Art students continue to demand tuition reimbursement even as universities refuse

Boston University largely closed down its campus and moved classes online in March due to coronavirus. Henry Zbyszynski/ Flickr

As hundreds of universities across the US are forced to shift classes online and as arts studio programmes and workshops are compromised due to the coronavirus (Covid-19) pandemic, students are mobilising to demand the full or partial reimbursement of their tuition. Few efforts, however, have yielded positive results, to the financial devastation of many students.

At Boston University—where tuition costs more than $27,000 for full-time students enrolled in the 2019-2020 academic term—visual art students in the Master of Fine Arts (MFA) programme are one of several groups on campus who have been working to negotiate a refund. This week, they were told that the university president “will not grant our request”, according to a statement forwarded to The Art Newspaper.

Indeed, a letter containing the signatures of more than 80% of students in the programme was rebuked by school representatives last month. “It is in the opinion of the school that, despite not having studios or workshops, our Zoom meetings mean we are still receiving a studio education,” the student organisers say.

They argue that the education being offered “is not transposable to the programming we originally enrolled in—especially in such a short period of time—and students in our last semester have lost critical opportunities, such as final reviews of our cumulative work and thesis exhibitions”.

The university has proposed potentially pushing thesis exhibitions to the fall semester, but this solution does not solve problems for international students with issues of visas and health insurance, nor students who could not afford to remain in Boston for an extended period of time with its incredibly expensive rent, according to the students. Moreover, the university's dorms were evacuated and closed last month as the institution shut down due to coronavirus, displacing many.

“Not all of our cohort even has access to computers or reliable internet connection, let alone stable housing or capacity to generate any kind of work,” the students say.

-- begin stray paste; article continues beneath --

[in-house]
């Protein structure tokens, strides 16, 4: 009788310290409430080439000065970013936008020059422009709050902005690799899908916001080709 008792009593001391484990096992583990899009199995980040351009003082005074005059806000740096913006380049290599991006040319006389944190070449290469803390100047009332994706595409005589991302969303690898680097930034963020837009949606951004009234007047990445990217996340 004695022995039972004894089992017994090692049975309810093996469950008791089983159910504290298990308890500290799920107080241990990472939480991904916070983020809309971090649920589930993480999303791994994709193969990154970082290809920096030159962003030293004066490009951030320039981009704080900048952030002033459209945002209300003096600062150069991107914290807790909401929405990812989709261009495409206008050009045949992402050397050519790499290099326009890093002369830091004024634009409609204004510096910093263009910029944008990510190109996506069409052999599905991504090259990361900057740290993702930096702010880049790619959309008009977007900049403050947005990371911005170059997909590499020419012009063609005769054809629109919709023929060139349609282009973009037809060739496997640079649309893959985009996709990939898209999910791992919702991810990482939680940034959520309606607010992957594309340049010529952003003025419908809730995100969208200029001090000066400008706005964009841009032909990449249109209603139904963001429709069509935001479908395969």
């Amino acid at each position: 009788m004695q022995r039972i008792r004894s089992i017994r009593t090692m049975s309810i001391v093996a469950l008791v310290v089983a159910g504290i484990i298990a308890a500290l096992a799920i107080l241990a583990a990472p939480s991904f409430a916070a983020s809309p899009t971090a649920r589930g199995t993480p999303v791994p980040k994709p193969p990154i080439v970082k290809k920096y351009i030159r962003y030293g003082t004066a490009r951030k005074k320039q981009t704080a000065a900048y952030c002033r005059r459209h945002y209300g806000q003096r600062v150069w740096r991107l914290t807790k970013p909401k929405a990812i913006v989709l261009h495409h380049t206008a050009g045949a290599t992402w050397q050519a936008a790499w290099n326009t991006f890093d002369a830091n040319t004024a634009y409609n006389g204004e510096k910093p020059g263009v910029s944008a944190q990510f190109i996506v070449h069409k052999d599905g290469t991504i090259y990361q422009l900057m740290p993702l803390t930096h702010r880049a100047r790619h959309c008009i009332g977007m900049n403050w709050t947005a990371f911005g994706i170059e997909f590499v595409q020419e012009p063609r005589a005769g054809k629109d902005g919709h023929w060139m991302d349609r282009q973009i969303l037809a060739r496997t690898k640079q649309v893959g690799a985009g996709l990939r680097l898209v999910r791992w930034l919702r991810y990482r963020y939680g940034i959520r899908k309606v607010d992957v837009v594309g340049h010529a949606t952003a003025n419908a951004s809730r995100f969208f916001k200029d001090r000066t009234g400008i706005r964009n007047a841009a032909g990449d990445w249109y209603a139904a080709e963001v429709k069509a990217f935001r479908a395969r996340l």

Meanwhile, students at the Savannah College of Art and Design, where tuition cost more than $38,000 for the 2019-2020 academic term, have launched a website to evaluate the impact of the pandemic on students and demand partial refunds. A survey found that 97% of students disagree that online classes can be equivalent to in-person classes, and that 92% of students believe that the school should provide refunds for the spring quarter.

A representative for the initiative says that the school “has yet to address the project and has shown no interest in negotiating fees reimbursement nor addressing the student bodys concern”, and that, although the community has taken a cordial approach to implore the school to take into account the students demands, “we still have not been given a direct answer”.

On 26 March, SCAD students recorded a meeting with the university ombudswoman, Sophia Alletto, intended to address their concerns, in which Alletto states that there will be no reduced tuition fees.

“Youre still paying for the credit hours that you would any other time, youre still paying for the housing whether on-the-ground or not and youre still paying the faculty to teach the classes, so all those things are what your tuition goes into,” Alletto says in the recording, to which a student responds: “So basically I subscribe and go with it or I go home, which is not an option right now.”

MFA students from Yale Universitys School of Art, where tuition costs more than $39,000 for the 2019-2020 term, are also calling for partial tuition refunds, as TheRead More – Source

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